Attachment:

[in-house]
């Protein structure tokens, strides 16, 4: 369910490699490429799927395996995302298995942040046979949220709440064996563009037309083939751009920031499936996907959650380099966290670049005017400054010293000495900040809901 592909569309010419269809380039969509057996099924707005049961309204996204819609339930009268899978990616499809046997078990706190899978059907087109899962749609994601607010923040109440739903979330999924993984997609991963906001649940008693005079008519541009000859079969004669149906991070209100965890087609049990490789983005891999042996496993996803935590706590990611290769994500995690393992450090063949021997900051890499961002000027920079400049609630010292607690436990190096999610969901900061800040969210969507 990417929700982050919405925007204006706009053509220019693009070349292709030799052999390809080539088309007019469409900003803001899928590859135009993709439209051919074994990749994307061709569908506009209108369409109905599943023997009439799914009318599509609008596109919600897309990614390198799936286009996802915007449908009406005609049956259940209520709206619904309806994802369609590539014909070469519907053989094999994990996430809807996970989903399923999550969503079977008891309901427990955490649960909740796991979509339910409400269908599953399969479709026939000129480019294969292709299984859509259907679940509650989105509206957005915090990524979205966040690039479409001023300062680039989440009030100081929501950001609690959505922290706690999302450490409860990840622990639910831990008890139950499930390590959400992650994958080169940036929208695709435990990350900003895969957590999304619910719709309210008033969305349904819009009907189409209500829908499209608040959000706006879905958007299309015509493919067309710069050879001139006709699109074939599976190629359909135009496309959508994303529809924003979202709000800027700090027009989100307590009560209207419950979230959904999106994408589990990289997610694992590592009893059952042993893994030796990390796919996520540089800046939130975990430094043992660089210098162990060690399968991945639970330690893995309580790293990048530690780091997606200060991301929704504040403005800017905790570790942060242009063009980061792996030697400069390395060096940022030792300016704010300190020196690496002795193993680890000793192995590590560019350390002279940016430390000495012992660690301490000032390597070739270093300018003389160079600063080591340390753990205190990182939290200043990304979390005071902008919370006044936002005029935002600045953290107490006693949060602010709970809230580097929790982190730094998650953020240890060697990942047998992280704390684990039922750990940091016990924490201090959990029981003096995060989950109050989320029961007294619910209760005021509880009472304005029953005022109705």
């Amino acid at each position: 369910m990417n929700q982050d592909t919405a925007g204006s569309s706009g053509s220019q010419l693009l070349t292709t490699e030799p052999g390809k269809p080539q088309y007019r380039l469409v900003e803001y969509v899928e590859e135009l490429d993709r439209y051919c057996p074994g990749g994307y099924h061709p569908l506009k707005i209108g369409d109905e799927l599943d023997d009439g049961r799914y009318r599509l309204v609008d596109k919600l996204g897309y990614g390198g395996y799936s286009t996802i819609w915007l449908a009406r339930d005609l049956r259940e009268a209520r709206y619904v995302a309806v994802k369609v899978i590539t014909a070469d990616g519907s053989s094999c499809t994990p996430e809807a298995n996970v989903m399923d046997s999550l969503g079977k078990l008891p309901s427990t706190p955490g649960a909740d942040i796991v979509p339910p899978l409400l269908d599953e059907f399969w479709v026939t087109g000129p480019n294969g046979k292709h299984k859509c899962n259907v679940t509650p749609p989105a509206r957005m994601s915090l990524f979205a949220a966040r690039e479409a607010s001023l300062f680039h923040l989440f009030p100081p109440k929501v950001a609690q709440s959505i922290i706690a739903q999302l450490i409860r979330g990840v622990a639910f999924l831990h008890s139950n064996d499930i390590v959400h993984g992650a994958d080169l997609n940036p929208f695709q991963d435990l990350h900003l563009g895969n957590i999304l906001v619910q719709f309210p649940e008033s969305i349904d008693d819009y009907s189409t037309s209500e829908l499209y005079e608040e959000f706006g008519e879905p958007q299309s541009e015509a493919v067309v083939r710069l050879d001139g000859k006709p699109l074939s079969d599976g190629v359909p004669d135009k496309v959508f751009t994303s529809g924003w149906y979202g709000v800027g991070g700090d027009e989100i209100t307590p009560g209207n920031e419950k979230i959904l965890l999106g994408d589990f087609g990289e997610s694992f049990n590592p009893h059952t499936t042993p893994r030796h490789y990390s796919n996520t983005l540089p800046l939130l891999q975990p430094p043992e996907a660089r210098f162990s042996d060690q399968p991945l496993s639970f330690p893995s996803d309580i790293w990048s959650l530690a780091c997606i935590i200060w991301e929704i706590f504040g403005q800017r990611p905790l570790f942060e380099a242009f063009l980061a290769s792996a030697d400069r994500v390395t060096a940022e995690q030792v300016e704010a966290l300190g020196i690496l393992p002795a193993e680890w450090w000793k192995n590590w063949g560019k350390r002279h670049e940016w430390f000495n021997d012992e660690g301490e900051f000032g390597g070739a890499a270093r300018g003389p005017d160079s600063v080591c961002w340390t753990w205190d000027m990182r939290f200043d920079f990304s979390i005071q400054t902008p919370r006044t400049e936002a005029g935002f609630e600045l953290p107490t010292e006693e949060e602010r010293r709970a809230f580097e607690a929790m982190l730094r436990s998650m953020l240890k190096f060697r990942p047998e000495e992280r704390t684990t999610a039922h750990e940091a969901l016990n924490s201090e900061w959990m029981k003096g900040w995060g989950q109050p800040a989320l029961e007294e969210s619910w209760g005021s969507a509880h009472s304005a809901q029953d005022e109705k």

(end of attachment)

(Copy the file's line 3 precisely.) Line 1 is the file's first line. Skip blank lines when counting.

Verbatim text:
């Amino acid at each position: 369910m990417n929700q982050d592909t919405a925007g204006s569309s706009g053509s220019q010419l693009l070349t292709t490699e030799p052999g390809k269809p080539q088309y007019r380039l469409v900003e803001y969509v899928e590859e135009l490429d993709r439209y051919c057996p074994g990749g994307y099924h061709p569908l506009k707005i209108g369409d109905e799927l599943d023997d009439g049961r799914y009318r599509l309204v609008d596109k919600l996204g897309y990614g390198g395996y799936s286009t996802i819609w915007l449908a009406r339930d005609l049956r259940e009268a209520r709206y619904v995302a309806v994802k369609v899978i590539t014909a070469d990616g519907s053989s094999c499809t994990p996430e809807a298995n996970v989903m399923d046997s999550l969503g079977k078990l008891p309901s427990t706190p955490g649960a909740d942040i796991v979509p339910p899978l409400l269908d599953e059907f399969w479709v026939t087109g000129p480019n294969g046979k292709h299984k859509c899962n259907v679940t509650p749609p989105a509206r957005m994601s915090l990524f979205a949220a966040r690039e479409a607010s001023l300062f680039h923040l989440f009030p100081p109440k929501v950001a609690q709440s959505i922290i706690a739903q999302l450490i409860r979330g990840v622990a639910f999924l831990h008890s139950n064996d499930i390590v959400h993984g992650a994958d080169l997609n940036p929208f695709q991963d435990l990350h900003l563009g895969n957590i999304l906001v619910q719709f309210p649940e008033s969305i349904d008693d819009y009907s189409t037309s209500e829908l499209y005079e608040e959000f706006g008519e879905p958007q299309s541009e015509a493919v067309v083939r710069l050879d001139g000859k006709p699109l074939s079969d599976g190629v359909p004669d135009k496309v959508f751009t994303s529809g924003w149906y979202g709000v800027g991070g700090d027009e989100i209100t307590p009560g209207n920031e419950k979230i959904l965890l999106g994408d589990f087609g990289e997610s694992f049990n590592p009893h059952t499936t042993p893994r030796h490789y990390s796919n996520t983005l540089p800046l939130l891999q975990p430094p043992e996907a660089r210098f162990s042996d060690q399968p991945l496993s639970f330690p893995s996803d309580i790293w990048s959650l530690a780091c997606i935590i200060w991301e929704i706590f504040g403005q800017r990611p905790l570790f942060e380099a242009f063009l980061a290769s792996a030697d400069r994500v390395t060096a940022e995690q030792v300016e704010a966290l300190g020196i690496l393992p002795a193993e680890w450090w000793k192995n590590w063949g560019k350390r002279h670049e940016w430390f000495n021997d012992e660690g301490e900051f000032g390597g070739a890499a270093r300018g003389p005017d160079s600063v080591c961002w340390t753990w205190d000027m990182r939290f200043d920079f990304s979390i005071q400054t902008p919370r006044t400049e936002a005029g935002f609630e600045l953290p107490t010292e006693e949060e602010r010293r709970a809230f580097e607690a929790m982190l730094r436990s998650m953020l240890k190096f060697r990942p047998e000495e992280r704390t684990t999610a039922h750990e940091a969901l016990n924490s201090e900061w959990m029981k003096g900040w995060g989950q109050p800040a989320l029961e007294e969210s619910w209760g005021s969507a509880h009472s304005a809901q029953d005022e109705k």